Angular Elements is one of the Angular Labs projects where new experimental ideas are developed. The first release became part of Angular 6 and a more refined version should arrive along with Angular 7. For the time being Angular Elements is not ready for production yet:

  • element bundle size: even if a small widget is delivered a great amount of Angular code comes along with. Angular Yvi, next Angular compiler generation, should solve this problem removing from the bundle unused Angular code;
  • laborius setup: the set up required to use Angular Elements is a bit cumbersome, better way should come;
  • browser support: native browser support for Custom Elements has been not fully implemented everywhere as can be seen from this table. For the time being:

Angular Elements In Action

The code used in this post is available on GitHub. Following all the steps to reproduce the full workflow if you start from scratch.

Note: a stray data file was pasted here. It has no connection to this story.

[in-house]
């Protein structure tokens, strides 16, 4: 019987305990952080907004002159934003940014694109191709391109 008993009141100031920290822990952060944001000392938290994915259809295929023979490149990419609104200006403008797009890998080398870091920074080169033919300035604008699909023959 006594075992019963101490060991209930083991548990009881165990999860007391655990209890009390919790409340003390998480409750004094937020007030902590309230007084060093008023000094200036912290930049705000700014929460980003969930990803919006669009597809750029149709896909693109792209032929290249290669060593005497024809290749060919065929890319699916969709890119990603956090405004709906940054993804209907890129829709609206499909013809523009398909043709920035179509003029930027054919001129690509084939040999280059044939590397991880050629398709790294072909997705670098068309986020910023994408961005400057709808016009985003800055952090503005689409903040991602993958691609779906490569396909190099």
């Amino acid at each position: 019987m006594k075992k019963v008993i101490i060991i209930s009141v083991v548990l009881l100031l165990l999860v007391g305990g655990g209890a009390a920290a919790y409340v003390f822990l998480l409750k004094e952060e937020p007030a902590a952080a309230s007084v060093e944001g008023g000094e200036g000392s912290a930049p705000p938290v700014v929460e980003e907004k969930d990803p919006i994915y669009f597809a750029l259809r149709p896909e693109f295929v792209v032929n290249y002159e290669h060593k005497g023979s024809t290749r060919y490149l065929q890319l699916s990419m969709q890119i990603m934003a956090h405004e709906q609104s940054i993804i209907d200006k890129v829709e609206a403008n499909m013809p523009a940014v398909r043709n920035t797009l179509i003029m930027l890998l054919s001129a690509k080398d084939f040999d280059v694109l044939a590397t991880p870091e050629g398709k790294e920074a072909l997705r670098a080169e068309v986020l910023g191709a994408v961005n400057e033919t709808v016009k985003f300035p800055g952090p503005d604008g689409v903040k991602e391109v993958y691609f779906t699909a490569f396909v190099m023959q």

Angular Elements Component Description

The Angular Elements component will allow the user to select a CSS shape and, once the button will be pressed, an alert message will be displayed with the info of the selection made.

The goal is to show how the input/output between an Angular Elements component and the vanilla JavaScript of the hosting page works. Basically the selection is captured by the component, the action connected with the submit button generates an event that communicate the selection made by the user to the external world.

The final result: the user can select the desired CSS shape and then press the button submit.

Setup the Project

npm install -g @angular/cli@latest
ng new angular-geometry-elements
cd angular-geometry-elements
ng add @angular/elements --project=angular-geometry-elements

The latest command add both Angular Elements and the polyfill called document-register-element to the configuration file angular.json.

Create the Component

Open and modify the file app.component.ts as follows:

import { Component, ViewEncapsulation, Input, Output, EventEmitter, OnInit } from '@angular/core';
import { FormControl, FormGroup } from '@angular/forms';

  selector: 'app-root',
  templateUrl: './app.component.html',